Journal Like a Stoic
My new book, Journal Like a Stoic: A 90-Day Program to Live with Greater Acceptance, Less Judgment, and Deeper Intentionality, comes out from Penguin Random House on November 22. It's a series of three 30-day courses with short daily lessons and journaling prompts:
Course A: Examining the Inner Critic
Course B: The Road to Acceptance
Course C: Living with Virtue
Today I'd like to share a few excerpts from Part I (Understanding Stoic Philosophy), and Part II, Course C (Living with Virtue).
The Four Virtues
What makes a good life? The ancient Stoics believed the answer is virtue, or inner excellence. When we focus on building up our inner resources—our mindset, character, and moral choices—we activate a deep, rich, and long-lasting happiness. No matter what craziness is happening around us, we can find peace and purpose through virtuous action. While it takes time and training to build up to this ideal, it’s something we can all achieve with patience and hard work. Far from being dull or restrictive, virtue represents the pinnacle of human achievement. Each one of us has the potential to bring out the best in our nature by cultivating the following four primary virtues.
We all face choices in life, and wisdom helps us make decisions that reflect our deepest aspirations and intentions. Wisdom shows us what’s important, what’s worth fighting for, and when we should step back or let go. Wisdom challenges us to look deeper into the nature of things, to see past surface appearances and focus our limited time and energy on meaningful projects.
In the Stoic context, justice refers to how we treat other people. Do we treat others with respect and set a good example? Do we understand that no one person (including ourselves) is more important than another? When led by the principle of justice, our attitudes and actions are fair and evenhanded, even generous, and benevolent when appropriate. Justice helps remove the overreactive, self-centered, or biased component of our interactions with others, enabling us to focus less on ourselves and more on the collective human experience. Through Stoicism, we learn to care more deeply about others, from our dearest friends to people on the other side of the world.
Stoic courage involves training our mind, body, and spirit to endure difficulty. As one ancient source put it, “Courage concerns instances of standing firm.” Do we have what it takes to overcome challenges, even when it’s hard? Do we persevere through hardship, take on demanding tasks when required, and stand by our beliefs even when no one supports us? For Stoics, when we move closer to these questions, we begin to live courageously.
The idea behind temperance is to control our impulses, keeping them within reasonable bounds. When guided by temperance, we shift our desires away from superficial temptations (physical pleasure, money, power, fame) and move toward inner riches that promote long-term flourishing (self-discipline and skillful patience). Temperance is not about giving up all your pleasures in life; it’s about finding an even greater joy in those things that are truly valuable, like being an ethical and honorable person.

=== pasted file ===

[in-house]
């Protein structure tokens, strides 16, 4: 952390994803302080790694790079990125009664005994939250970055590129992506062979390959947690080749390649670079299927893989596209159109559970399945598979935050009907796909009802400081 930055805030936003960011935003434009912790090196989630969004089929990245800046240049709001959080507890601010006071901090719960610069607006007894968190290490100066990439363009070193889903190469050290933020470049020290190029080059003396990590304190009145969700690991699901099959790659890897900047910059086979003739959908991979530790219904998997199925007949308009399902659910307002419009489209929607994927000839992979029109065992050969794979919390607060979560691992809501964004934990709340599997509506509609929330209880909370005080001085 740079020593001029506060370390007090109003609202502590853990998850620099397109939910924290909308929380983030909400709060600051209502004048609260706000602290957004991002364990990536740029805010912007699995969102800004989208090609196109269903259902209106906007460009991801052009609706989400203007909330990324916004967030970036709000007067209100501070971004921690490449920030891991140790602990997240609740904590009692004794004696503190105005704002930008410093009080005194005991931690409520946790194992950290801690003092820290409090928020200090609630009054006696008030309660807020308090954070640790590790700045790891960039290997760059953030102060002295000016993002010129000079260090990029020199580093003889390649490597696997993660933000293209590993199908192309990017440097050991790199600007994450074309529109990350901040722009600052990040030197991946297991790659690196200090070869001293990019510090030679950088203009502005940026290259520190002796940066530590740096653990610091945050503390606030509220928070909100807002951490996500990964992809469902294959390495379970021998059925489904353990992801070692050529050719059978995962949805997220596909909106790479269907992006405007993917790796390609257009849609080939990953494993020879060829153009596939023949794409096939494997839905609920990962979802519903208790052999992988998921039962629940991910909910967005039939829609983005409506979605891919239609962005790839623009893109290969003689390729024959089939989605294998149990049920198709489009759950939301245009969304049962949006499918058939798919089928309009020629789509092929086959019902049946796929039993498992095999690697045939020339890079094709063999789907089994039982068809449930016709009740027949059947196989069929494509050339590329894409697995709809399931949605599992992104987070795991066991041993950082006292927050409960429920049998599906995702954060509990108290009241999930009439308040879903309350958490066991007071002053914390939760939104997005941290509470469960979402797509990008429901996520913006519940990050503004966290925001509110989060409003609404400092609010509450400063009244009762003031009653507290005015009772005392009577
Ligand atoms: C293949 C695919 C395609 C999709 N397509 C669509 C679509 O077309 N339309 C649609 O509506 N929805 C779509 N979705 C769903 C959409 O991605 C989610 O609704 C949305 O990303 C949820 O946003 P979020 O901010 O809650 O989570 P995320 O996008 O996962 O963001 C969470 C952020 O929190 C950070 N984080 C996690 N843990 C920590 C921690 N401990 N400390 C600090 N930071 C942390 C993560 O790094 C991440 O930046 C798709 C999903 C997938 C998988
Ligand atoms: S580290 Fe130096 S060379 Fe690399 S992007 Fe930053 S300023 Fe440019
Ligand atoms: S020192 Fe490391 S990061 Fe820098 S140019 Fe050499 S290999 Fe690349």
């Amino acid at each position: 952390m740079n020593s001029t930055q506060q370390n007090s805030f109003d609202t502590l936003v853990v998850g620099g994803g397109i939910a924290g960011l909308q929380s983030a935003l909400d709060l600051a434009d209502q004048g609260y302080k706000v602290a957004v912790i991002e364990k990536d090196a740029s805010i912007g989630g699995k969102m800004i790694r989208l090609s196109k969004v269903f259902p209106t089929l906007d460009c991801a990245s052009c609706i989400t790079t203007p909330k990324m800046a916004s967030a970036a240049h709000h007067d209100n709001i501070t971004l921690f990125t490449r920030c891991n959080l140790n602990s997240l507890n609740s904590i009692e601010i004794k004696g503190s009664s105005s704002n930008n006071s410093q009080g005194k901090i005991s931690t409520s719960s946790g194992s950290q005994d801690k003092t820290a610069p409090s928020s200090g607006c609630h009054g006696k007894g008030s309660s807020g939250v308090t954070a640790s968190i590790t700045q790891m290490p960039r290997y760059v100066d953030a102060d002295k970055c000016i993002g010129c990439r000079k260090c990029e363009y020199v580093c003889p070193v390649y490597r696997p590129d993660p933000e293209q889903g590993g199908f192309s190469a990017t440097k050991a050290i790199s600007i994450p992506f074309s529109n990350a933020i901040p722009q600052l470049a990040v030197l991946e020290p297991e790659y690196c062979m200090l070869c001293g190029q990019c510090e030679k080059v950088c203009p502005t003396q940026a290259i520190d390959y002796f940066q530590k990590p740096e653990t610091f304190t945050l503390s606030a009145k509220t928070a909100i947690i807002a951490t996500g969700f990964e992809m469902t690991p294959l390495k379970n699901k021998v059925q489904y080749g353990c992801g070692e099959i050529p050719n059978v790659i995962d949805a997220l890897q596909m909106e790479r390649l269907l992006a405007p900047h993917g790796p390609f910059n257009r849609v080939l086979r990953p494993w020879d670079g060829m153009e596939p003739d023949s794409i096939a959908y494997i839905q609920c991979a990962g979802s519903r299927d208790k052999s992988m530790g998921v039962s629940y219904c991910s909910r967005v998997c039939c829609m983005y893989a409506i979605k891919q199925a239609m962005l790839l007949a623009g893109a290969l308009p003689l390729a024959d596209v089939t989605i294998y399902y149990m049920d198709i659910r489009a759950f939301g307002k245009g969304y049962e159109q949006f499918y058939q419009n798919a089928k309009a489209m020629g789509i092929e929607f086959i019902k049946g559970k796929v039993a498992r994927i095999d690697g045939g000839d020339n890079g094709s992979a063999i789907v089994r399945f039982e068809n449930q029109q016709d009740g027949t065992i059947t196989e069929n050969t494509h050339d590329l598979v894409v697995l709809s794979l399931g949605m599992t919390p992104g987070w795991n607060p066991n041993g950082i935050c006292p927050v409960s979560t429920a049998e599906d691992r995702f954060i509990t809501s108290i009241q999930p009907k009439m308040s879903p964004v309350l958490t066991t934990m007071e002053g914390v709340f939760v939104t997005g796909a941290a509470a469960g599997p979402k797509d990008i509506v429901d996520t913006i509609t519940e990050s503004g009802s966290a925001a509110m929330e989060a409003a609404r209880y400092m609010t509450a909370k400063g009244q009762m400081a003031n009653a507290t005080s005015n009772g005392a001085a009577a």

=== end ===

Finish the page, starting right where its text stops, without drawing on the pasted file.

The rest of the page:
Course C: Living with Virtue
In Course C, you’ll focus on how to align your purpose and values with your everyday life: to live with deeper intentionality. We’ll explore the relationship between generosity and inner freedom, and uncover what integrity has to do with long-lasting happiness. At the end of your 90 days, you’ll see the discipline you’ve developed as you head into the world more grounded, confident, just, and wise.
Day 63: A Disciplined Artist
What is your art? To be good. And how is this accomplished well except by general principles, some about the nature of the universe, and others about the proper constitution of humankind?
- Marcus Aurelius, Meditations, 11.5
All artists must master some basic principles in order to bring energy to their creation. The art of living is no different. Here, Marcus Aurelius explains that to live well, we need a foundational understanding of human nature and our place in the cosmos. If all we can control is our response to our environment, our choices become the canvas on which we paint our life.
1. Choose one of these virtues: wisdom, justice, courage, temperance. Explain how it will guide your choices over the course of this week.
2. What virtue feels most present in your life right now? How does this virtue help connect you to the big picture, such as your place in the cosmos?
Day 82: What Rules You?
Hasten to examine your own ruling faculty and that of the universe and that of your neighbor: your own that you may make it just: and that of the universe, that you may remember of what you are a part; and that of your neighbor, that you may know whether they have acted ignorantly or with knowledge, and that you may also consider that their ruling faculty is akin to your own.
- Marcus Aurelius, Meditations, 9.22
Marcus lists three aspects of life we should routinely examine: our mind, the universe, and the people around us. These aspects correspond to the three Stoic disciplines of logic, physics, and ethics. To live as the great Stoics, take time throughout your busy day to examine your choices and actions in all three disciplines.
1. In the past day, how have you tried to see things clearly and accurately? How often have you paid attention to your thoughts, attitude, and choices?
2. In what ways have you shown compassion to the people around you? What helps you remember that people do wrong involuntarily?
3. What connects you to the larger human experience?